Even normal skin deserves regular rejuvenation, particularly during winter months. But because overprocessing your skin can cause breakouts, don’t exfoliate more than twice a week.
Hydrate winter skin with the coconut and sunflower oils in Burt’s Bees Lemon Poppy Seed Facial Cleanser, or try Avalon Organics Lavender Exfoliating Enzyme Scrub, with its smooth base of crushed walnut shells and grapeseed powder. The lava rock in Nature’s Gate Microdermabrasion Skin Refining System sounds rough, but this water-based mousse has a surprisingly subtle texture.
Dry or sensitive skin
If you have dry or sensitive skin, preserve the natural oils by not washing your face before you exfoliate, says Laura DuPriest, a cosmetologist and aesthetician in Sacramento, California. Exfoliate once a week or every other week with very gentle scrubs, and don’t overwork the skin. Thirty seconds to a minute does the trick, she says. Look for fragrance-free products that contain smaller, smoother granules and light, easily absorbable oils, such as saffron, canola, or grapeseed. Avoid high concentrations of salts and citrus fruit acid, which can aggravate sensitive, sunburned, or chapped skin. Afterward, dab on a soothing moisturizer that contains aloe, chamomile, or lavender, and let the skin calm for several hours before using night or anti-aging treatments, which contain chemicals and acids that can irritate sensitive skin.
Gentle, emollient Kiss My Face’s Scrub/Masque moisturizes with almond, oat, corn, and clay, and fights breakouts with a touch of antibacterial honey. Poppy seeds and finely crushed walnuts in éminence Pear & Poppy Seed Microderm Polisher buff skin, while the antioxidant quercetin may help alleviate symptoms of psoriasis, rosacea, and eczema. The rosehip seed, avocado, wheat germ, and carrot oils in Aubrey Organics’ Jojoba Meal & Oatmeal with Rosa Mosqueta Mask & Scrub prevent moisture loss.
Oily or acne-prone skin
Remember that exfoliating is designed to remove dead skin cells on the surface—not oil, bacteria, makeup, and dirt stuck deep inside pores, says DuPriest. “Scrubbing your face long and hard will not cure your acne or solve your oily skin,” she says. “You’ll only make the problem worse by opening up the skin to irritation, infection, and maybe even scarring.”
Try scrubs with fruit acids and enzymes, which help control oily skin and unclog pores. After exfoliating, rinse with cold water to close pores.
Antimicrobial honey in Collective Well-being’s Honey Buff helps to kill surface germs that can cause pimples and infect sores, and rosehip seeds lift away dead cells without irritating acne. The organic aloe vera in Alba Pineapple Enzyme Facial Scrub helps reduce redness and heal sores, and the fruit acids in MyChelle Fruit Enzyme Scrub dissolve dead skin cells.
When it comes to scrubs, most anti-aging serums and additives, such as vitamins, antioxidants, proteins, and retinols, do little to nourish the skin’s surface, says Brandwith Irwin, MD, a Seattle-based dermatologist. “They don’t hurt, but a scrub is only on the skin for a few seconds—not enough time for anti-aging agents to have any real effect,” Irwin says. Exfoliating two or three times per week, though, will help turn back the clock. “Dry skin magnifies wrinkles. Exfoliating softens the appearance of wrinkles and leaves skin looking younger, more luminous,” explains DuPriest. Reach for products infused with alpha-hydroxy acids, which accelerate the removal of dead skin cells to reveal softer, younger-looking skin. Always massage gently, and avoid pulling on delicate areas, such as the tissue around eyes.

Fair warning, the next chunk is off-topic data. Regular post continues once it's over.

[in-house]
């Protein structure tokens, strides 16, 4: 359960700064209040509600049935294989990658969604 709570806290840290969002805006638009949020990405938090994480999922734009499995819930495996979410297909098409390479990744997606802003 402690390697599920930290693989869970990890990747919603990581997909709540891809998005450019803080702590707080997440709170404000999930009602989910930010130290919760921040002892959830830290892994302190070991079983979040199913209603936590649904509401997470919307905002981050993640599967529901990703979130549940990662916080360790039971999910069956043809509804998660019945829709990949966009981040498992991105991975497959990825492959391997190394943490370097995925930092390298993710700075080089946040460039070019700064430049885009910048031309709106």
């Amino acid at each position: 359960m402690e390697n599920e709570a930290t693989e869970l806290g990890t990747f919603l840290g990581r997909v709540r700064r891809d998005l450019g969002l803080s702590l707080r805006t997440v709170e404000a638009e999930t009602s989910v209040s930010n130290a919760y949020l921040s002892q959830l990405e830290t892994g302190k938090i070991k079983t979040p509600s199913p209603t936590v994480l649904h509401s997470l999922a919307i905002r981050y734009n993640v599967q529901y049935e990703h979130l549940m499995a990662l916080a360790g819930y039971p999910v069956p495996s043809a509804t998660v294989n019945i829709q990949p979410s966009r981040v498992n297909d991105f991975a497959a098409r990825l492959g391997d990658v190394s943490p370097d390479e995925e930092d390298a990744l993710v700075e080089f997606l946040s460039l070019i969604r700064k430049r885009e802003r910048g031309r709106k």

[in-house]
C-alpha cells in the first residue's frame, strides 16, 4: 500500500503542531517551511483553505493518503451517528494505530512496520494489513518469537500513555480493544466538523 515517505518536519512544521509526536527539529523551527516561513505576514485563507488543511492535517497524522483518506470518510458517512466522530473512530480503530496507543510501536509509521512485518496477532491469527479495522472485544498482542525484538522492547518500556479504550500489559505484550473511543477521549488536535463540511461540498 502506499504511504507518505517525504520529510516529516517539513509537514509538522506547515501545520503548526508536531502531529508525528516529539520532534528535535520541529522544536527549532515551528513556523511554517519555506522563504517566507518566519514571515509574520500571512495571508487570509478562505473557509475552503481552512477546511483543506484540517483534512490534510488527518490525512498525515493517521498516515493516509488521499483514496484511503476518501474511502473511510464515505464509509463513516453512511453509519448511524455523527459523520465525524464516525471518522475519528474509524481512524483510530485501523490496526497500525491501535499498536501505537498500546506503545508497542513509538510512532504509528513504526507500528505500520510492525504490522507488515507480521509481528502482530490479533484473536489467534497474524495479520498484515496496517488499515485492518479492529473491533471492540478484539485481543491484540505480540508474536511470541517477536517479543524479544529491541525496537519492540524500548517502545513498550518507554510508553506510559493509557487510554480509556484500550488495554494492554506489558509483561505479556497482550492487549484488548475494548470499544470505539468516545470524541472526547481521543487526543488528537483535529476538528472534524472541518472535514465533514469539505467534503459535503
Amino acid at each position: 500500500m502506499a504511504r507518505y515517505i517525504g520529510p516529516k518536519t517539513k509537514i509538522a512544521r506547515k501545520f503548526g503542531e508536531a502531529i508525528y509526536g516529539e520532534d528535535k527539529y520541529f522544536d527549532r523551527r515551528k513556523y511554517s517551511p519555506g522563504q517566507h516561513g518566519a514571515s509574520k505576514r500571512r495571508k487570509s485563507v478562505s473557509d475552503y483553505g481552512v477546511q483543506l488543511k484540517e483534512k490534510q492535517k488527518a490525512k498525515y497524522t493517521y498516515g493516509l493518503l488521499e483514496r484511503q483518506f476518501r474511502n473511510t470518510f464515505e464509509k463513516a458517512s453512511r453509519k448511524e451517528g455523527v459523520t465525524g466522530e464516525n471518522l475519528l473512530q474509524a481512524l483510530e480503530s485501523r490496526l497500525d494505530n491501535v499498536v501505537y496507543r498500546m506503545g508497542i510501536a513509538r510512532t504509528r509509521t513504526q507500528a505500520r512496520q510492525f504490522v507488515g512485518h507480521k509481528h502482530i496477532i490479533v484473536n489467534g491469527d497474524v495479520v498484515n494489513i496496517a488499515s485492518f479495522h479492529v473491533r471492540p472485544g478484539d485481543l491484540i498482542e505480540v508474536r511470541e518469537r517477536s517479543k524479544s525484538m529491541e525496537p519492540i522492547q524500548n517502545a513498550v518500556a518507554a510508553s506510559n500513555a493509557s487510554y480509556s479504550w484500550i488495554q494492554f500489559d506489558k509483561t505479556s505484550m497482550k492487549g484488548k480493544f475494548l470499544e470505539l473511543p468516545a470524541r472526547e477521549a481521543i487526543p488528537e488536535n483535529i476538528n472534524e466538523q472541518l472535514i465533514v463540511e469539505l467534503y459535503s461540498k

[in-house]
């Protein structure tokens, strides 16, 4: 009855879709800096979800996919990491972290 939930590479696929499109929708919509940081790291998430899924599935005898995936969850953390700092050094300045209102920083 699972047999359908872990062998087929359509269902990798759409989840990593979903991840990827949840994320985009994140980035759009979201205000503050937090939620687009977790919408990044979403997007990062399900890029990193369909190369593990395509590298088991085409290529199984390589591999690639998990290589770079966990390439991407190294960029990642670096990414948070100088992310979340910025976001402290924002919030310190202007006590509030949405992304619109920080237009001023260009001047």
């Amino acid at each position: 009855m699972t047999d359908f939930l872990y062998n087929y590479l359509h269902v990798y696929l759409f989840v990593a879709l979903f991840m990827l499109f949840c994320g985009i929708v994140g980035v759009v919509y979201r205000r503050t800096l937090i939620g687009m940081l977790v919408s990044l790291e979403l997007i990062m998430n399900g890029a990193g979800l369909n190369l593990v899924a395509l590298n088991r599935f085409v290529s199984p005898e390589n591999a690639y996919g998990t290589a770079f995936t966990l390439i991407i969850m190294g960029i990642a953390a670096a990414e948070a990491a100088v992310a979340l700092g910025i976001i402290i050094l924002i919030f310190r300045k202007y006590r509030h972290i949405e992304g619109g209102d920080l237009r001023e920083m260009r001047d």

Emerita’s Microdermabrasion Face Scrub polishes with delicate pumicelike granules that won’t pull or tear, while soybean oil’s fatty acids quench dehydrated skin. The glycolic acid in Earth Science’s Papaya-Glycolic Gentle Skin Peel loosens dead skin, leaving your face tight and fresh. South African red-tea extract enriches Jason’s Red Elements Exfoliating Scrub with large quantities of alpha-hydroxy acids, which help the gel’s joboba beads slough away dead cells.
“Anything that works on the face will work on the body, but what works on the body won’t necessarily work on the face,” says natural-beauty expert Janice Cox of Medford, Oregon. Sugar is good for all skin types and can be used all over your body—and it’s less dehydrating than salt scrubs, which are generally too abrasive for the face but still work wonders on feet, elbows, and other rough spots. After exfoliating, wrap yourself in a cotton robe and allow oils to absorb into your skin.
Drench your skin with the calendula petals, almond oil, and jojoba ester in Hugo Grapefruit Himalayan Pink Salt Scrub, or polish with the sweet-smelling, gentle Earth Therapeutics Oatmeal & Honey Loofah Exfoliating Scrub. Jason’s six new exfoliating scrubs have something for every skin type, such as Aloe Vera Soothing Body Scrub for dry or sensitive skin and Cranberry Rejuvenating Body Scrub for normal skin.